QUEEN OF PATPONG by Timothy Hallinan

Book Quote:

“I let one of the men rename me. A man gave me the name Rose – you didn’t know that, did you, Poke?…He said, this man, he said that Kwan was too hard to remember, even though it’s a good name and it means ‘spirit,’ and that the rose was the queen of flowers and I was the queen of Patpong.” She laughs, rough as a cough. “The queen of Patpong. A kingdom of whores and viruses. Death with a smile.”

Book Review:

Review by Lynn Harnett  (OCT 23, 2010)

The fourth in Hallinan’s involving Poke Rafferty Bangkok thriller series finds the American travel writer enjoying family life with new wife Rose and adopted daughter Miaow.

Miaow, a former street kid, now attends a multi-national private school where, determined to be like everybody else, she’s renamed herself Mia. Rose is Rose, tall, edgy, beautiful, happy in her newfound domesticity. Then a blast from her bargirl past turns up and in minutes there’s blood drawn and terror in their hearts.

James Horner, big, handsome and with private military skills, has a special grudge against Rose since she once tried to kill him. Rose isn’t saying much more than that, at least not until Rafferty has a couple more run-ins with Horner and his equally menacing sidekick. As a writer, Rafferty tends to meet brawn with brain, which is a lot of fun for the reader and still generates plenty of bloody action.

But with her family falling apart and another innocent girl hurt because she helped Rafferty, Rose decides to tell her story – which takes up the middle of the book.

Hallinan’s empathetic prose keeps this familiar story fresh – a bright, impoverished village girl, who runs away to escape being sold by her alcoholic father. We get a vivid picture of the gradations of bargirls – Kwan (Rose’s real name), more beautiful than most, has more choices. Hallinan takes us behind the scenes, giving us the girls’ point of view. Kwan’s story, full of pathos, friendship, and street-wise education, punctuated with occasional cruelty and common perils, builds to a crescendo of terror that makes it clear that Horner will stop at nothing to kill her. So Rafferty has to act, not just react.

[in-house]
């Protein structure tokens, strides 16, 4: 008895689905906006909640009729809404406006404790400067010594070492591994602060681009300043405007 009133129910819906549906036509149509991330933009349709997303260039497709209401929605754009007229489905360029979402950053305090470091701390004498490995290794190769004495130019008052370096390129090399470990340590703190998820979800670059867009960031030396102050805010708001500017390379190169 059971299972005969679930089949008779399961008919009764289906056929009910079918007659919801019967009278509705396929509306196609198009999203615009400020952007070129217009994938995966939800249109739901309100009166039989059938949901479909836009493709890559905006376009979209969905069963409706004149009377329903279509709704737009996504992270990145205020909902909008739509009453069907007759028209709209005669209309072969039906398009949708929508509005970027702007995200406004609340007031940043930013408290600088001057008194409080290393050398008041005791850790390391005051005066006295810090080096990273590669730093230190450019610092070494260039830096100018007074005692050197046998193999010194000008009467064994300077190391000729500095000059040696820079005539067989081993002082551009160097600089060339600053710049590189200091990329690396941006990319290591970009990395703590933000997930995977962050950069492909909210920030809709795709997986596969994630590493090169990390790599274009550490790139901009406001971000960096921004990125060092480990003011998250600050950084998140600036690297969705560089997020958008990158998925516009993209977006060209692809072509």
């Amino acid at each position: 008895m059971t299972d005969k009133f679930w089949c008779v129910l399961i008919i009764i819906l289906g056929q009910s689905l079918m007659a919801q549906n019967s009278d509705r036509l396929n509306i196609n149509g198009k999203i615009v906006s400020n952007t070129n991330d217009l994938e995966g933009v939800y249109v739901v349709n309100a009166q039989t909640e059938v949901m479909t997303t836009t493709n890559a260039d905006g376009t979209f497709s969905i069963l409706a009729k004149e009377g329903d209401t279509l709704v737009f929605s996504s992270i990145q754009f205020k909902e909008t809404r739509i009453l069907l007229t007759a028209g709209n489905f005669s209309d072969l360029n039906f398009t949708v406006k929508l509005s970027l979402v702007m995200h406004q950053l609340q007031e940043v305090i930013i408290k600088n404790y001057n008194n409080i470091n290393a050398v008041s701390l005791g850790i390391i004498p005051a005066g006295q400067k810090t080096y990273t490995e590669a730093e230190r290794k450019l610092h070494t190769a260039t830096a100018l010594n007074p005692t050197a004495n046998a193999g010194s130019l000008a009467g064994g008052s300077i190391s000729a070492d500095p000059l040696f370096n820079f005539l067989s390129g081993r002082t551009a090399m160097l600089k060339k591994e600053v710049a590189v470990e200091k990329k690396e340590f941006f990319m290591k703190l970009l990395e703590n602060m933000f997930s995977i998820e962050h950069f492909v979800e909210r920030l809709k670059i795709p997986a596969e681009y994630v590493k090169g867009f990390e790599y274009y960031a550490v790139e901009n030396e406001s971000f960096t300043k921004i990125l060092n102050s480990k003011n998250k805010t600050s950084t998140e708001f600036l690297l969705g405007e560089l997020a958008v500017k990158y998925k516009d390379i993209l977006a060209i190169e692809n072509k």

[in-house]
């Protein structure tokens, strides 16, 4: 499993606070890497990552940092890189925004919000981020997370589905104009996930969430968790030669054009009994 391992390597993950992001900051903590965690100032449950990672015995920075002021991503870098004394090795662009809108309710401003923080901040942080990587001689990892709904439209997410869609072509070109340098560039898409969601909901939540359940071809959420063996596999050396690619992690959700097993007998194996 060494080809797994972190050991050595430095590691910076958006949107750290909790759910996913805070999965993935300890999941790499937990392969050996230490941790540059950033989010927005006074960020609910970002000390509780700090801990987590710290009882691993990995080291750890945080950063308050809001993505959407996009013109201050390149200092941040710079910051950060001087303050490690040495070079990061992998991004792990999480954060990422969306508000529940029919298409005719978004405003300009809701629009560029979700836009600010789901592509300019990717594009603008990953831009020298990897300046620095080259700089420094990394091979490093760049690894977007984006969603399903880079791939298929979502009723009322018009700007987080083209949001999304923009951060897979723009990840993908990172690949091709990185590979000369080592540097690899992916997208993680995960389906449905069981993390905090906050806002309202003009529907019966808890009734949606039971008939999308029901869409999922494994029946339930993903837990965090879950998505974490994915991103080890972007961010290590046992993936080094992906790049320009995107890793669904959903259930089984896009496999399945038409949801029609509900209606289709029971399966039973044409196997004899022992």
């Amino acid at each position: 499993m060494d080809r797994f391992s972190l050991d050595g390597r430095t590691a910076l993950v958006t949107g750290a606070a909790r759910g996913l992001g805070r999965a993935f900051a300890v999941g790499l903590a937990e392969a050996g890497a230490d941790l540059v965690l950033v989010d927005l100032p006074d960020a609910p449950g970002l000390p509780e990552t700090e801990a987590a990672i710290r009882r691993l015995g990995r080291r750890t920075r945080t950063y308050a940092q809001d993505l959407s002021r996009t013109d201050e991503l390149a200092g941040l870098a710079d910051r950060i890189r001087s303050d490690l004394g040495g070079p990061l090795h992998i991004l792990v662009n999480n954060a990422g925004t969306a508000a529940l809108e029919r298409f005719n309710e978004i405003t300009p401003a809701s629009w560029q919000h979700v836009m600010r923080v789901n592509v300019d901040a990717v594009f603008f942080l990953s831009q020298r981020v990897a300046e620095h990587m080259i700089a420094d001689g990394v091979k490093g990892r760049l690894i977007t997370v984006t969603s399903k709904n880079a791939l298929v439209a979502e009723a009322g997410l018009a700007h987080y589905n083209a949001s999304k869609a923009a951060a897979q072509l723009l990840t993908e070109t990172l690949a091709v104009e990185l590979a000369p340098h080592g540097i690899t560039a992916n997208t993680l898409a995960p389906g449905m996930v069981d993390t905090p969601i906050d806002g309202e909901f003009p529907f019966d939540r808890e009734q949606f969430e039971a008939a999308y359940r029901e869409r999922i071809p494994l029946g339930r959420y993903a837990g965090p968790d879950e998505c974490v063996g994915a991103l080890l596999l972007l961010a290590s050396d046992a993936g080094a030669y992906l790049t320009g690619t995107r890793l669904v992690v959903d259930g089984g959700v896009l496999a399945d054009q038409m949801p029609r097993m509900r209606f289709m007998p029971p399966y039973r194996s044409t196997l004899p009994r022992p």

With the help of his police friend and fellow Shakespeare aficionado, Arthit, Rafferty devises a plan. Trouble is Horner isn’t just big, he’s smart too, and much more ruthless than Rafferty. Hallinan meshes action, craftiness and the Bangkok streets to build to a white-knuckled and satisfying conclusion.

Hallinan knows his city, immersing us in Rafferty’s milieu of bar girls, school plays, cops and neighborliness. Miaow’s adolescent rebelliousness, her ardent and sometimes heartless desire to leave her streetwise past behind and be just like every other middleclass girl, and her endearing smarts all ring true.

Fans will be especially pleased to know more of Rose’s back-story, but first time readers will find themselves right at home in this exotic world.

AMAZON READER RATING: stars-4-5from 60 readers
PUBLISHER: William Morrow (August 17, 2010)
REVIEWER: Lynn Harnett
EXTRAS: Queen of Patpong video on YouTube
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October 23, 2010 · Judi Clark · No Comments
Tags: , ,  · Posted in: Sleuths Series, Thailand-Bangkok

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